On Monday, 19-year-old Rodney Vest Pridget stopped by the Northeast Baltimore group home where he once lived. He watched TV with old friends and told them he was heading to the Towson Town Center mall.
Hours later, Pridget was found dead of gunshot wounds on a sidewalk outside a service entrance to Nordstrom as crowds of people inside shopped for Christmas presents.
People who knew Pridget struggled to understand what had happened to him. Baltimore County Police released few details about the shooting beyond the victim's name, emphasizing that the mall is safe and they do not believe that Pridget's death was a case of random violence. On Wednesday, police said there were no suspects in custody and urged the public to contact the department with any information about the case.
At his visit Monday, Pridget told friends he would visit again Friday, said 21-year-old Kevin Evans, who lives in the area and is friends with some residents at the group home.
"He was just the same old Rodney," Evans said Tuesday. "I don't know what would make someone want to do that to Rodney."
Baltimore County Police Chief Jim Johnson said investigators are making progress and added that surveillance from both within and outside the mall is "playing a significant role in helping clear this case."
"We know now, based on the investigation so far, that this was absolutely not a random act of violence," he said at a news conference. "This was absolutely not a robbery."
Police have determined that Pridget and the assailant were in the mall before the incident, which took place around 6 p.m. Monday, Johnson said. He would not say whether there could have been more than one shooter.
An employee at the group home for boys on Althea Avenue said Pridget had moved out last April, but said he was not authorized to say anything else about Pridget's time there.
A big red bow hung on the home's front door for Christmas.
"He was right here on the porch with us yesterday," Evans said. "He always stopped through here to come talk to us."
According to city court records, Pridget had lived at an apartment building in Parkville during the past year.
In September, he was sentenced to three years of supervised probation stemming from an August 2010 incident, Baltimore court records show. Pridget had pleaded guilty to second-degree assault and fourth-degree burglary, according to court records.
According to those documents, Pridget was part of a group of seven to 10 young men who robbed a man in the 4600 block of York Road. The records show the men asked the victim if he had "a problem" with one of the members of their group, then rushed inside and assaulted the man, threatening to "shoot up" the apartment and stealing an XBox. In May, the victim picked Pridget and two others out of a photo lineup.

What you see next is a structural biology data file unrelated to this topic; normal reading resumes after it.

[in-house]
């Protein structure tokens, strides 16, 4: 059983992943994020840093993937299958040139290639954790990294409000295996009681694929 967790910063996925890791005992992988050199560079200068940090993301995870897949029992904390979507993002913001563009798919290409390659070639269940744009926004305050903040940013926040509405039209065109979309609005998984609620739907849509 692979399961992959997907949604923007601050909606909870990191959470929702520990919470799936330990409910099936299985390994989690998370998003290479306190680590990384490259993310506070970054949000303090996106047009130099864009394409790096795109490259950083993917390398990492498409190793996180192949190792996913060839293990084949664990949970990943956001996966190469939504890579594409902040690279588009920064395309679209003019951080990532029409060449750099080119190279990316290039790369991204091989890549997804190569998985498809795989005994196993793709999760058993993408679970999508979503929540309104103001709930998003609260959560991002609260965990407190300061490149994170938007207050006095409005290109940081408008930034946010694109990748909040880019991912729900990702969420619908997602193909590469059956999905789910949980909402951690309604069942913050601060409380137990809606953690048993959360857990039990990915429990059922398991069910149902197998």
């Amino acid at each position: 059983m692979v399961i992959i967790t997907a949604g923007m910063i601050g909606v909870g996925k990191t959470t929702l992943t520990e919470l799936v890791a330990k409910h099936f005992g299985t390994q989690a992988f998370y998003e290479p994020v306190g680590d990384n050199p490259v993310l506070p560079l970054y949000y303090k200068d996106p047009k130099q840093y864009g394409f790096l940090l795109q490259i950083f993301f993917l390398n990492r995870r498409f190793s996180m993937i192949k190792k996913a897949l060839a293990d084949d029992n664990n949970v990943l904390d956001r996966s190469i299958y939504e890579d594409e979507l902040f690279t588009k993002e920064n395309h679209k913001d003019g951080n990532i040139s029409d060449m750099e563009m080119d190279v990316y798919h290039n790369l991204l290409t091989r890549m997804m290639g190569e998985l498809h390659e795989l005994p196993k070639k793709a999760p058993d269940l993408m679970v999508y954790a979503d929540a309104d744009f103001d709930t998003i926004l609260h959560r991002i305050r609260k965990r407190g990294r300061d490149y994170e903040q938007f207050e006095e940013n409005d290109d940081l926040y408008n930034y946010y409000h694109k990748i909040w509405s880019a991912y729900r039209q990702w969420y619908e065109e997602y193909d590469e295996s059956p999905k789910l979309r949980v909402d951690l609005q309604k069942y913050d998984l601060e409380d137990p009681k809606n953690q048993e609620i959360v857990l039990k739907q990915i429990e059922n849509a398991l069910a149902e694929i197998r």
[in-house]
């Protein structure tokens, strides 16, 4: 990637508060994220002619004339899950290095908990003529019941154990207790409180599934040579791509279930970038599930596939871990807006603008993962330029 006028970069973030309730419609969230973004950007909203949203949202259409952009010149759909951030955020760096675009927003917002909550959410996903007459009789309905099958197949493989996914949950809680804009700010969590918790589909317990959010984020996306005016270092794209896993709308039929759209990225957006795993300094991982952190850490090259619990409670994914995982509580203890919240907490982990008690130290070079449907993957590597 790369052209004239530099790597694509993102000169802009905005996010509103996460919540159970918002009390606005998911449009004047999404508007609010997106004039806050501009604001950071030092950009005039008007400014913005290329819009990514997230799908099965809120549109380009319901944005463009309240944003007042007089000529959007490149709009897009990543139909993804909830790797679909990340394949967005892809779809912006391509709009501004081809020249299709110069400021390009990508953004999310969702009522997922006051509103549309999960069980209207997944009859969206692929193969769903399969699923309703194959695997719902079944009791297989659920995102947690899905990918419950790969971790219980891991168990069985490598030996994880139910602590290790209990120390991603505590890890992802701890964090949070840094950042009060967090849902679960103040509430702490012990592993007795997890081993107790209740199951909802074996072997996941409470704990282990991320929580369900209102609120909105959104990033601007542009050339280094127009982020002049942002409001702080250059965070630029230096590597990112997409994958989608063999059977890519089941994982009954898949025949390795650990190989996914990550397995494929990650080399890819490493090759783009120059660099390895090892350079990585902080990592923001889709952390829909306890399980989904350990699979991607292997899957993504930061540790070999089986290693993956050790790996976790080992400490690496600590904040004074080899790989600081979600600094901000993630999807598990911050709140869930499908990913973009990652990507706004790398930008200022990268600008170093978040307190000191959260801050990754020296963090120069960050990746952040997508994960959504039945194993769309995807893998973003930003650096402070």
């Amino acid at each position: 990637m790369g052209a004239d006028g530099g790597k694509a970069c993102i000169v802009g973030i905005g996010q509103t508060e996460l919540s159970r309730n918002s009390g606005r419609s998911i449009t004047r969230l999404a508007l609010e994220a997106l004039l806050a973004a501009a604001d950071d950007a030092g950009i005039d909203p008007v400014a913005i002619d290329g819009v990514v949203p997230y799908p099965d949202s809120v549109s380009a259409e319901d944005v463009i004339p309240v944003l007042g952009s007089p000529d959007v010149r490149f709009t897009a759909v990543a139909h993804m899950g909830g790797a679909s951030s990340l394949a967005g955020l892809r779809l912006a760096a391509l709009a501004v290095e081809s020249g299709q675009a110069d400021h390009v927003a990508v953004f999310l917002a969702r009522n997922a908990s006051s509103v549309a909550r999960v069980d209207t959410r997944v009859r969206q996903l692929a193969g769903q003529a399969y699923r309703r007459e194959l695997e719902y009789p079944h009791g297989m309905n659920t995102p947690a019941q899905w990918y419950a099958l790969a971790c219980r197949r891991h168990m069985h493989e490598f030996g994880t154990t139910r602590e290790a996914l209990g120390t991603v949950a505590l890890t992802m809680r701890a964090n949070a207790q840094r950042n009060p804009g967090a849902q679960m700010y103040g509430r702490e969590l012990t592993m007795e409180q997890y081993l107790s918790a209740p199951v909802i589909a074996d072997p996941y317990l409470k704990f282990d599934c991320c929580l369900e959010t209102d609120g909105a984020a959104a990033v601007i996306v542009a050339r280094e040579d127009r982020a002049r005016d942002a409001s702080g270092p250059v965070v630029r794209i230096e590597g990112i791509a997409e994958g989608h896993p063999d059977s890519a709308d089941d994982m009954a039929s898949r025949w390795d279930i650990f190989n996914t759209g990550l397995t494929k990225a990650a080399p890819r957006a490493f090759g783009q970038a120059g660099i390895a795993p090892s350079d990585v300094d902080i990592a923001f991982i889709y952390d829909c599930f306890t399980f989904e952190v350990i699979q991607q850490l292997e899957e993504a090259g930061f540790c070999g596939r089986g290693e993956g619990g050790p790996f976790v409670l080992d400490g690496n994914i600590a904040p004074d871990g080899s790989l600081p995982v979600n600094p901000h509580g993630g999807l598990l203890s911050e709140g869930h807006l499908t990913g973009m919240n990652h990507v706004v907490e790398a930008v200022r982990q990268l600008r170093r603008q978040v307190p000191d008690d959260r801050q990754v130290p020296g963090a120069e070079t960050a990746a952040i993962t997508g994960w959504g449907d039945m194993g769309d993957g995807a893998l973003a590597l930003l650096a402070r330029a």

Only Pridget was convicted, with prosecutors dropping charges against his co-defendants, Darren McCullum and Lamar Watson. Those men were subsequently charged with attempted first-degree murder stemming from a shooting in April, and their cases are pending.
Pridget's father, Rodney, said his son was recently "trying to do the right thing" in life and that his mother had died when he was 14.
His son had called him Saturday, Pridget said.
"We talked about him getting a job," he said. "That was the last thing he said to me."
Shortly after stores opened Tuesday at Towson Town Center, "Joy to the World" played on the mall's speakers. Red and green decorations hung from the ceilings, and poinsettias filled planters.
For some shoppers, news of the shooting made them pause.
Earlina Miles, of Towson, was carrying Nordstrom bags and said she hadn't heard about the shooting. But when she learned the man had been shot in the early evening, she said, "That's exactly why I come here in the daytime."
At night, "there's a lot of people just kind of watching people shop, I have noticed," she said.
Dennis Colhouer, of Ellicott City, was doing his Christmas shopping, and said he comes to the mall five or six times a year. "Most of that stuff is not random," he said of the shooting. "So it doesn't really concern me."
Robin Smith, who sells Lindt chocolates at a kiosk, said it seemed like a normal day at the mall. "It doesn't seem like anyone is scared to come up here," she said.
County Councilman David Marks, who represents the Towson area, joined police at the Tuesday news conference.
"I think most people recognize that this is an isolated incident," said Marks, a Republican. "[The mall] is going to be probably more safe than it was before."
Mike Steiner of Timonium said he had tried to go shopping Monday night, but couldn't get in because police had blocked mall entrances. He returned Tuesday morning.
"I think it's a safe mall," Steiner said, pointing to a security camera in the parking garage. "I think we're pretty well protected."
In a prepared statement, mall manager Charles Crerand said the mall's "extensive video surveillance system" was aiding police.
"The safety and security of our shoppers, retailers and employees are our top concerns every day, not just when incidents occur," he said.
A 2005 Baltimore County law required shopping centers with 15 or more retail businesses to install security cameras. That measure was prompted by the killing of 58-year-old William Bassett, a popular St. Paul's School science teacher and dean, in the Towson Town Center parking garage.
Detectives are asking anyone with information to contact the Baltimore County Police Department at 410-307-2020.
Baltimore Sun reporters Mary Gail Hare, Justin Fenton and Gus G. Sentementes contributed to this article.